St. Cloud CentraCare Health System celebrates spring every year with a free Women’s Health 101 Expo, and Minnesota School of Business (MSB) health care management and medical students are an active part of the program. The day includes education stations, presentations, a keynote speaker and health screenings.
Health Care Management Program Chair Deb Berglund is proud of the work her public health and microbiology students did at the expo. In groups, each class had to research a topic—nutrition, exercise, stress management and proper food handling—create a display board, and prepare a handout for the event. At the expo, students had to discuss the topics with attendees. In addition, the microbiology students provided blood pressure screenings for willing participants.
Working at the expo helps students connect the dots to their classroom learning, observes Berglund.
“In Public Health, we discussed how the lifestyles people lead today have turned our focus in health care from treating acute conditions to treating more chronic, or lifelong, conditions,” Berglund said. “One group that focused on nutrition had a visual where they put a bottle of Mountain Dew on the table and then stacked sugar cubes in front of the bottle to show how much sugar is in that one bottle. I heard many comments from attendees that day about the impact of that visual. In fact, a couple of people even took pictures.”
Health care management student Lisa Marquis appreciated the opportunity to educate others but also gained experience for herself.
“I was able to talk with people that stopped by our booth about the importance of stress reduction. I practiced [the skill of] public speaking and that might come in handy someday if I go into public health,” she said.
Medical assistant student Brittney Larson valued the hands-on experience of the blood pressure checks.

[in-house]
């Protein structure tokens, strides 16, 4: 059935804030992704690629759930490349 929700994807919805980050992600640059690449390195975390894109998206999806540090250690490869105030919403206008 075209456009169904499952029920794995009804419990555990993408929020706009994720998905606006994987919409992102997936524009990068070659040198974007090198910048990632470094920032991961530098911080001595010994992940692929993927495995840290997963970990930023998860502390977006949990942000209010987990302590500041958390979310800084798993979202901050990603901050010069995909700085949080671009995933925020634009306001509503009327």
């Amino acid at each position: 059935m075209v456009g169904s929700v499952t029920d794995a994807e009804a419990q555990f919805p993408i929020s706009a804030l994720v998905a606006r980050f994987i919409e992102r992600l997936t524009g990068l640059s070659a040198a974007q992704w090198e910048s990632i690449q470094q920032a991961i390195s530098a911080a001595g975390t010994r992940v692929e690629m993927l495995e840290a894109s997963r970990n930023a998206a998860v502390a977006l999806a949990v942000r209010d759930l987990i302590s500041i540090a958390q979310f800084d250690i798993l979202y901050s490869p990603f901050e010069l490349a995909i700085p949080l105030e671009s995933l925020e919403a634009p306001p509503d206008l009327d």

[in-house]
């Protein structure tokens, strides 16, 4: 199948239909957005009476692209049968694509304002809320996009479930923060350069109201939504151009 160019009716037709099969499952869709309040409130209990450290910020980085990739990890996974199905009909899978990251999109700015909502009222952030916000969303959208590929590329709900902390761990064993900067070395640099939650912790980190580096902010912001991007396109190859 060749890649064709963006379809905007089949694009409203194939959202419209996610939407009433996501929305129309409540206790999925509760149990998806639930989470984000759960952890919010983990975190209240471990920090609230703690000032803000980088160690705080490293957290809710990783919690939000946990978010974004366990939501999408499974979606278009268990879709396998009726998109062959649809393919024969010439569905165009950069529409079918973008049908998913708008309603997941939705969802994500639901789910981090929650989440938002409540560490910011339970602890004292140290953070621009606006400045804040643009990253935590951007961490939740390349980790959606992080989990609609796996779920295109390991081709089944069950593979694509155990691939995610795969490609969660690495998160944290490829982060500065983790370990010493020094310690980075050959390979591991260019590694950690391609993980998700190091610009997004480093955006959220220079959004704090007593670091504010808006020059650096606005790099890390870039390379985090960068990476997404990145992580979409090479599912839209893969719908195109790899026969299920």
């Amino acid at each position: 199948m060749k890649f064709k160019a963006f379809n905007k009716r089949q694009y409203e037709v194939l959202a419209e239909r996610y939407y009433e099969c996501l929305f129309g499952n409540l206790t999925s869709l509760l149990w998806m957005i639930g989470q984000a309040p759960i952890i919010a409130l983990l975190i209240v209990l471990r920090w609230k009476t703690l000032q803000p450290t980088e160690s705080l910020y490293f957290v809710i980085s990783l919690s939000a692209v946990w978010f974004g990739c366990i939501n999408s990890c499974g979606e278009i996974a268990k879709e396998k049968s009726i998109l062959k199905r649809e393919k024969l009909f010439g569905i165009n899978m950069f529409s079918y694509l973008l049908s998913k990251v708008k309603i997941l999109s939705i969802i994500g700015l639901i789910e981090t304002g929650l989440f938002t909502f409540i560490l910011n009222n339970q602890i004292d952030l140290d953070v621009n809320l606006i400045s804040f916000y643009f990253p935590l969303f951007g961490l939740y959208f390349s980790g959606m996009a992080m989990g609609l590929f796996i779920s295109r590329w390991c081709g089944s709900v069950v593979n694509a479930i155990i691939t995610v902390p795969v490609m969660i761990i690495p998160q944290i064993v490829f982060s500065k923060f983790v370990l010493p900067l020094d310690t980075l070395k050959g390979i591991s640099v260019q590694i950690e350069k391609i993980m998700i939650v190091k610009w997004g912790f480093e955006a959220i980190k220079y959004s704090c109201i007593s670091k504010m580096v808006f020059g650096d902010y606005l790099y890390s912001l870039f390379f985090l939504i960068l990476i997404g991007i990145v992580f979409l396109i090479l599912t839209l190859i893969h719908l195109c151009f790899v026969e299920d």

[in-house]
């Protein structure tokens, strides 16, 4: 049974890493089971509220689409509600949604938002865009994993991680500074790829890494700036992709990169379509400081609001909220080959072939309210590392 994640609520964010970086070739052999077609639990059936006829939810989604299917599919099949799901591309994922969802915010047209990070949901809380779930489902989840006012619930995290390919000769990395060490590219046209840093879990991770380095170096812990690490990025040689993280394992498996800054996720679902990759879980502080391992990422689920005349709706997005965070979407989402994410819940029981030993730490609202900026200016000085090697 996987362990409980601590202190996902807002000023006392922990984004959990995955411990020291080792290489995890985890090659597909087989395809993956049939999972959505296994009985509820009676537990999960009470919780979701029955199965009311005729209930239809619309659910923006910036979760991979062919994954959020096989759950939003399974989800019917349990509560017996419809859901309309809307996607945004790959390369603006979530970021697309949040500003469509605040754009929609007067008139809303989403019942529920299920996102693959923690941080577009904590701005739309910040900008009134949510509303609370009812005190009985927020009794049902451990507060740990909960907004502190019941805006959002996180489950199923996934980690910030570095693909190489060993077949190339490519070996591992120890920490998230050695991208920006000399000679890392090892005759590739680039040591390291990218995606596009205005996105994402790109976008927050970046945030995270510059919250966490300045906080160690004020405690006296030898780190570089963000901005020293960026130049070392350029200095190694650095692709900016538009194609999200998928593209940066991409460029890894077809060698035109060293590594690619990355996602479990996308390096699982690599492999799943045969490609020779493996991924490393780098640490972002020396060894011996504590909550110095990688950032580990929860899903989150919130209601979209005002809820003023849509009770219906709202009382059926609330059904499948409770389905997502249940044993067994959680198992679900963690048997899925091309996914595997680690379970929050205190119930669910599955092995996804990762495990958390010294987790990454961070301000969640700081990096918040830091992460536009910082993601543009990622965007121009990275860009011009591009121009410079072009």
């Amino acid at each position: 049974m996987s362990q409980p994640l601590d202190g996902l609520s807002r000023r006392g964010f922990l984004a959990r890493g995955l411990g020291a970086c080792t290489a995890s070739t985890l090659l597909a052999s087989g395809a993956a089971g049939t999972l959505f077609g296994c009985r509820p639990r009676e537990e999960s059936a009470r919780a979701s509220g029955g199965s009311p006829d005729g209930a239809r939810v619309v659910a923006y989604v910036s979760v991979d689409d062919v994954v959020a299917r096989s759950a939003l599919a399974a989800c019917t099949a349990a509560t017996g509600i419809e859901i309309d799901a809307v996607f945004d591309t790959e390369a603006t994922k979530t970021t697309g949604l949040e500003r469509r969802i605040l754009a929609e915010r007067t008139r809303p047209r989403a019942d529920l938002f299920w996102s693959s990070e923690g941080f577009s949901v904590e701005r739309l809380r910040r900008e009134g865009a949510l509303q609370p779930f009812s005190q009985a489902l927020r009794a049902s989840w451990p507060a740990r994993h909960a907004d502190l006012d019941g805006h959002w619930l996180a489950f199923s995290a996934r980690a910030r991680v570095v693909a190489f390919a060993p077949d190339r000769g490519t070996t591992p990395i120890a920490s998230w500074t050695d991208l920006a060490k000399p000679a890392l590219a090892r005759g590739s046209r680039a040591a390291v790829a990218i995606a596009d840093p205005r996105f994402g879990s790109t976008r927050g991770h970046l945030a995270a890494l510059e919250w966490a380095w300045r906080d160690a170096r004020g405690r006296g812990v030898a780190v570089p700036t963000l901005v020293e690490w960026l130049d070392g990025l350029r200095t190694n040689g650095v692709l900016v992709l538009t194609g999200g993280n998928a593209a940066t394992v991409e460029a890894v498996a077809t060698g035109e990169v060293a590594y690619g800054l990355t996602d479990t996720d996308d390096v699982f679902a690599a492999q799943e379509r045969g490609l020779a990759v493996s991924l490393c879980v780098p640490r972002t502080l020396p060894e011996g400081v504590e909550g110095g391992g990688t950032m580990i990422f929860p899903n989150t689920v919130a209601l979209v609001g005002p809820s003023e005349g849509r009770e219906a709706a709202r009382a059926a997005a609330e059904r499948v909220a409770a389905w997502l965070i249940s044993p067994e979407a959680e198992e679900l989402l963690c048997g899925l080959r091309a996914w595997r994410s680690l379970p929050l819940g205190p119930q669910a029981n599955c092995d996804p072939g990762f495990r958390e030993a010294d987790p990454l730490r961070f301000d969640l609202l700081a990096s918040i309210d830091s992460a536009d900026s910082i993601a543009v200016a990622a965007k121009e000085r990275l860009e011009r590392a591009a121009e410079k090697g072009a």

“I honestly did over 70 in a time period of two and a half hours,” she said. “I learned that I love the career field I have chosen to go into. Teaching patients and taking proper vitals was a good way for me to experience what I will be a part of when I go out into the real world get a job at the clinic. This is what clinic life is like.”
Connecting with the community is a large part of the applied learning goal, explains Berglund.
“For my health care management students, interacting with the community helps improve their level of professional communication, and I saw this in the students as they interacted with the public that day. In their careers as managers, they will frequently be called upon to make presentations, interact with professionals and the public, and engage in training for employees as well as patients and the public.”
And the benefits of community engagement are far-reaching, notes Medical Assistant Program Chair Lisa Smith. “The students were put into a professional environment that they will be working in, and [they will now] be able to network.” Furthermore, she adds, “The students were able to see the diversity within the community that they live in and use interpreters in some cases.”
This event marked CentraCare’s 13th year of Women’s Health 101 Expo. MSB staff and students look forward to becoming a part of its annual tradition.